• Once the ticket is made, assign labels and status , so it goes to the right place. 
  • Customize default email and other comms templates to make the response easier for your customer service team. 
  • Set up notifications. 
  • Determine working hours for support agents to be available.

Step 1 – Minimize employee workloads with self-service options.  

One of my favorite sayings is “work smarter, not harder”. This is exactly what you should apply to your help desk. Before even setting up, have a think about whether any of your queries seem particularly repetitive. If you find that your customers are often inquiring about the same issues time and time again, this could be a great opportunity to explore self-service options. 

This could look like creating an FAQ page, where you list all these queries and any initial simple fixes. This is probably the most basic method of encouraging self-service but can often lack the nuance needed for individual problems. It will reduce the workload for your employees, but probably not significant enough on its own. 

Another option is to create a customer knowledge base. This can enable customers to share the tit-bits of wisdom they have learned. Enabling customers to communicate with one another on this portal can take some of the workloads off your shoulders. 

Finally, possibly the most subtle and likely most effective form of self-service would be looking at the creation of automated customer service bots. Through the use of keywords and machine learning through various MLOPS platforms, bots can learn what problems the customer is struggling with by communicating via webchat. The bot will have automated responses to certain queries and can help solve the simplest problems without it ever having to reach a customer support agent.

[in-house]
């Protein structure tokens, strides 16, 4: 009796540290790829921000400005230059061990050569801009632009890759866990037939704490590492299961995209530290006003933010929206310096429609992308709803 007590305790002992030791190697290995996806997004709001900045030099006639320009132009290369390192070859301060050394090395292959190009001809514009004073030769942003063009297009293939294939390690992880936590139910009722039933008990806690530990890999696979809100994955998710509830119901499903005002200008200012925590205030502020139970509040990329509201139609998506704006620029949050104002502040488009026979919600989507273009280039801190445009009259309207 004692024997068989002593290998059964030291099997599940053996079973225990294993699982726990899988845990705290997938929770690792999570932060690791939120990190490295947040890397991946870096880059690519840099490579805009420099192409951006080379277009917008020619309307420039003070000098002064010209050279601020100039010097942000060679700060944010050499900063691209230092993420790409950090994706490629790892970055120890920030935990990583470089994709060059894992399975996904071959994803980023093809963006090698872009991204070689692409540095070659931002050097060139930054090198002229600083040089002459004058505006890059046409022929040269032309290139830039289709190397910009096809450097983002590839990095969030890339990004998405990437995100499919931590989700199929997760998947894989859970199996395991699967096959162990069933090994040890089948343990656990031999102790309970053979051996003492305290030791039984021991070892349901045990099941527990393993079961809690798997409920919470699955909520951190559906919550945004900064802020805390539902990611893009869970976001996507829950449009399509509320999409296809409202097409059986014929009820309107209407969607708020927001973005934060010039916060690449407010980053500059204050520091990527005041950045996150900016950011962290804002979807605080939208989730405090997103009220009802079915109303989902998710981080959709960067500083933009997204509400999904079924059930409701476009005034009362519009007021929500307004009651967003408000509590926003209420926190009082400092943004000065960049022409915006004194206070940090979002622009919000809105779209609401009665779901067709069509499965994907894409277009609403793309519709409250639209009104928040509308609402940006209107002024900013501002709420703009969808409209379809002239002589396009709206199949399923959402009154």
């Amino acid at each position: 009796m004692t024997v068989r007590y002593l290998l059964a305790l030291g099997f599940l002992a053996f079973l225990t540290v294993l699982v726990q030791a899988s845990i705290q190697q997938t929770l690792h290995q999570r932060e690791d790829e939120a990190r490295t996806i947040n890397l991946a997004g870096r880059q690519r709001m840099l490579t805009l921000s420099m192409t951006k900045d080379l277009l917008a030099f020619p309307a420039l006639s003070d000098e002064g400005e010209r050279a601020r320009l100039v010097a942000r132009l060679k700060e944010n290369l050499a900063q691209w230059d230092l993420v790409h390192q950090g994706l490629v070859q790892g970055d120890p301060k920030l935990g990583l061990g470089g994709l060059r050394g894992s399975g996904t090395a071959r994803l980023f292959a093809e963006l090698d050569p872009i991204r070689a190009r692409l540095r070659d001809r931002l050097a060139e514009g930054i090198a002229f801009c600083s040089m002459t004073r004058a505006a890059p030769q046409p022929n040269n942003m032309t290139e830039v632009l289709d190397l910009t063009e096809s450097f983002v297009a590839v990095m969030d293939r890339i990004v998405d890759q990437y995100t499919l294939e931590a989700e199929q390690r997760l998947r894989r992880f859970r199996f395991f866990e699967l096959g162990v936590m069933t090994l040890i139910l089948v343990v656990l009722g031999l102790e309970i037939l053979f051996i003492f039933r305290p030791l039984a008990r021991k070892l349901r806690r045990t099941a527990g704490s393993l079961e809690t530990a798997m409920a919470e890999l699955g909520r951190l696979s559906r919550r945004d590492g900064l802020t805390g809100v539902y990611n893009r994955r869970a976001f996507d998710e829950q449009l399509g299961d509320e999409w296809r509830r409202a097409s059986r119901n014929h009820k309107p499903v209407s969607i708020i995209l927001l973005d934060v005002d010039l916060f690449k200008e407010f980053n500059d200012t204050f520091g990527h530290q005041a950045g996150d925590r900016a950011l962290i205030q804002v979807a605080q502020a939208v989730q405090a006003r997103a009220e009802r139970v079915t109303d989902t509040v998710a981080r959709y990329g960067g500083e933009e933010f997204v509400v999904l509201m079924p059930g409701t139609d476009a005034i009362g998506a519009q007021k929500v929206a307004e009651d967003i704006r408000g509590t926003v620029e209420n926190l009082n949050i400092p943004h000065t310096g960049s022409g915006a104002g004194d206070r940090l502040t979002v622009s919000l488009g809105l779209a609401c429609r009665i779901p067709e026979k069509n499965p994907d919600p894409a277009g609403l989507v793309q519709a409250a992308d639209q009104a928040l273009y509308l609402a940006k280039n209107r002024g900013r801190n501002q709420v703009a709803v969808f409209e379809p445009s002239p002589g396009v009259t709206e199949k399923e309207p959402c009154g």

In circumstances where the bot is unable to satisfy the query, they can simply pass it on to the relevant employee to resolve. 

Step 3: Determine user roles 

On your customer service team, you no doubt have employees with different specialties and skillsets. Clearly defining their user role can simplify the workflow significantly, as everyone knows what they have to do. 

Alternatively, you could consider cross-training employees, so they are qualified to work in a variety of scenarios. This can be particularly useful during periods of high traffic, as other people will be able to jump in and help whenever necessary. 

Step 3: Organize tickets 

There are a variety of workflow templates that can be used when dealing with your help desk tickets. Let’s look at the best way to put these in order. 

Basic organization 

This is a very simple approach. It involves setting tickets to different priorities (high, low, or normal) so that customer service workers know which are more urgent. 

You can then add labels to separate or group tickets that are similar. If several customers have the same query, you may be able to use the same response quickly and efficiently.